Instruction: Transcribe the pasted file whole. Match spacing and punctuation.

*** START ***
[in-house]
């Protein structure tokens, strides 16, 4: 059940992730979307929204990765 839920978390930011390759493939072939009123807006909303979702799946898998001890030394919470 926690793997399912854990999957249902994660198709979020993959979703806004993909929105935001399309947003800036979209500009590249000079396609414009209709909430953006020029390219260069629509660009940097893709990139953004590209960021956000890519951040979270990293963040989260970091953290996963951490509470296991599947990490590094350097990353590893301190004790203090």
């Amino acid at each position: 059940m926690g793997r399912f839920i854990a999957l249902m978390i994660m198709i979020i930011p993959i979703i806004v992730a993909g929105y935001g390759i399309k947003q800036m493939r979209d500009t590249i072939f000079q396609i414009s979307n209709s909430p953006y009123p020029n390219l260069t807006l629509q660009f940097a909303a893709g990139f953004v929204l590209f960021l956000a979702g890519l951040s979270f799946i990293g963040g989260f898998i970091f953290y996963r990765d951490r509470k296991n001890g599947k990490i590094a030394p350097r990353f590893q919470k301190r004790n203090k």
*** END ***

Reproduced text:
[in-house]
């Protein structure tokens, strides 16, 4: 059940992730979307929204990765 839920978390930011390759493939072939009123807006909303979702799946898998001890030394919470 926690793997399912854990999957249902994660198709979020993959979703806004993909929105935001399309947003800036979209500009590249000079396609414009209709909430953006020029390219260069629509660009940097893709990139953004590209960021956000890519951040979270990293963040989260970091953290996963951490509470296991599947990490590094350097990353590893301190004790203090």
């Amino acid at each position: 059940m926690g793997r399912f839920i854990a999957l249902m978390i994660m198709i979020i930011p993959i979703i806004v992730a993909g929105y935001g390759i399309k947003q800036m493939r979209d500009t590249i072939f000079q396609i414009s979307n209709s909430p953006y009123p020029n390219l260069t807006l629509q660009f940097a909303a893709g990139f953004v929204l590209f960021l956000a979702g890519l951040s979270f799946i990293g963040g989260f898998i970091f953290y996963r990765d951490r509470k296991n001890g599947k990490i590094a030394p350097r990353f590893q919470k301190r004790n203090k």